4. 4. ©2012 Hay Group. All rights reservedSustaining culture change4• Purpose and meaningShared meanings are created by group members asthey interact with their environment. They derive asense of purpose, inspiration, and success from theirchoices. Purpose and meaning also are shaped by thevalues and formal philosophy espoused by leaders,and the publicly-announced principles and broadpolicies that guide action.These meanings often are represented in a culturethrough the metaphors and integrating symbolscirculating in use within the community. Simplyput, organization purpose can be elicited whenyou ask employees, ‘Why does this company exist?’Some responses could include: ‘to make money forits shareholders,’ ‘to improve the lives of ourcustomers,’ or ‘to give back to the community.’Creating alignmentAt the intersection of the three dimensions ofculture is ‘shared meaning.’ By focusing on this area,companies have a powerful lever to align culturethat touches the individual, group and organization,thus creating a high-performing culture.And it is easy to see why. Employees are most likelyto be deeply engaged in their work and committedto the organization when there is alignment betweentheir individual motives and values, the way thatrelationships and networks operate in theorganization, and the overall purpose of thebusiness.Conversely, if any of the dimensions are misaligned,we will see employees who are less motivated andcommitted. The collective behaviors of groups mayeven work at cross-purposes, leading to long-termdecrease in both performance andproductivity.One of the manifestations of shared meaningcan be found in the “corporate narrative” thatemployees recount to each other and whichillustrates the desired corporate values.For instance, many people are familiar withthe story of how P&G’s A.G. Lafley createda culture of innovation and collaborationfocused on the consumer, which includedmany symbolic changes that had real impact:dismantling the insular corporate executiveoffices and replacing them with training roomsand open space, and changing conferenceroom tables from rectangular to round toreduce hierarchy.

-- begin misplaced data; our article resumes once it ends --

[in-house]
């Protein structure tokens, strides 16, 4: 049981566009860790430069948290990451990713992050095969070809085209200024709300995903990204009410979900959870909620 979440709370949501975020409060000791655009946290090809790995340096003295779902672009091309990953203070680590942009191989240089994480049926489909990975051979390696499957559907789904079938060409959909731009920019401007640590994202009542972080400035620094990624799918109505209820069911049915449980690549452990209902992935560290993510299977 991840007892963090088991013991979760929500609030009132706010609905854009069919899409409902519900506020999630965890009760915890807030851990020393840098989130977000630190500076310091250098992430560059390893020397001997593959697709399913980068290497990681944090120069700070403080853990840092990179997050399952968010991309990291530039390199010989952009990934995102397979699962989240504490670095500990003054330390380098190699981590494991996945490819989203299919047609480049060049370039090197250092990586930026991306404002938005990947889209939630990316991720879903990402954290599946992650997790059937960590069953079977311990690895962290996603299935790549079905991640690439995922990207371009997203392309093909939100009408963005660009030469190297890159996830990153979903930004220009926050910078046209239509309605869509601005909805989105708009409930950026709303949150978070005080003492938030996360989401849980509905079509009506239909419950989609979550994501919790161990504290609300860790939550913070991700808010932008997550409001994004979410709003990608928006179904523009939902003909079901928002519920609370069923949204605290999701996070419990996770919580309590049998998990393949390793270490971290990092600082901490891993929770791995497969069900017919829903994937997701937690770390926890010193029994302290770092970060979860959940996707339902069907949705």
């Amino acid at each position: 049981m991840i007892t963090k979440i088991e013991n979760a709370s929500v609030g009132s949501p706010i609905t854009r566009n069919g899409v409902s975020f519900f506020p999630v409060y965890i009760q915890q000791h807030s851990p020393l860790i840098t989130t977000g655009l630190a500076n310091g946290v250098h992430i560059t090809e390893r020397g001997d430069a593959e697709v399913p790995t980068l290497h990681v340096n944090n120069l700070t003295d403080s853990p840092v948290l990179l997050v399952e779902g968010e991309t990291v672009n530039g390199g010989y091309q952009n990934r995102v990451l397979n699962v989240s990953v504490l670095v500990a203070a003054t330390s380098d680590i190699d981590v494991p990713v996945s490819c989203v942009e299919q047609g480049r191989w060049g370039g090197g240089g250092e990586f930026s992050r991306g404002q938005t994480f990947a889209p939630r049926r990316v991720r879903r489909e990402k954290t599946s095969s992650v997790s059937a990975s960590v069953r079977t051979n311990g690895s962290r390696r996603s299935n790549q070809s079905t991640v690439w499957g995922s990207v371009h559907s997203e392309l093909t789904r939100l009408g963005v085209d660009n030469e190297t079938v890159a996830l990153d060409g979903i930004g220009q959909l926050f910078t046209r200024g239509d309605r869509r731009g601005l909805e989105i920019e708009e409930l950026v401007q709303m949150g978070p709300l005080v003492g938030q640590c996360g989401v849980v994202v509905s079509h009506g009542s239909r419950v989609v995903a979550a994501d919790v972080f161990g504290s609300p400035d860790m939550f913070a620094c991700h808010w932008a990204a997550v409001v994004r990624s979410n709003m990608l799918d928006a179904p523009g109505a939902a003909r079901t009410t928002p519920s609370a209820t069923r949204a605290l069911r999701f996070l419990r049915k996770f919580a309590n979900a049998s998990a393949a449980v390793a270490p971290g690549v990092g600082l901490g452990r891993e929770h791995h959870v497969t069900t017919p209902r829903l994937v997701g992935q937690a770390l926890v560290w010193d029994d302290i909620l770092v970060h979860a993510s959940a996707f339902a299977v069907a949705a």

5. 5. 5www.haygroup.comNew game, new rulesChanging culture is a transformational journey. It’scertainly not an event. It takes time and self-awareness. Moreover, individuals and organizationscannot change if they cannot learn. Hence culturetransformation is really a journey of buildingawareness and alignment between where you aspireto be strategically and the three dimensions ofculture.The starting point is to understand the strategicrequirements of your organization: what type ofculture is needed to deliver the short- and long-termresults you desire? Leaders need to define the typesof behaviors that will be required to help theorganization be successful. Then, they need toprioritize the change levers that will produce themost impactful culture change and focus onsystematically implementing those catalysts forchange [see Figure 3]. Often the most impactful changes are focusedon realigning symbols and artifacts – theintangible levers of change – coupled withleadership acting as role models of the newculture.One of the biggest challenges in mostorganizations is that leadership behaviors,management systems, and organizationalsymbols send conflicting messages toemployees. For example, a company toutsitself as a ‘caring employer’ but employees areexpected to report for work even when theyare ill. Hence, it is critical to make sure thatconsistent messages are sent to reinforce thebehaviors that are needed at the individual,team, and organization levels.Figure 3: How to transform and align culture1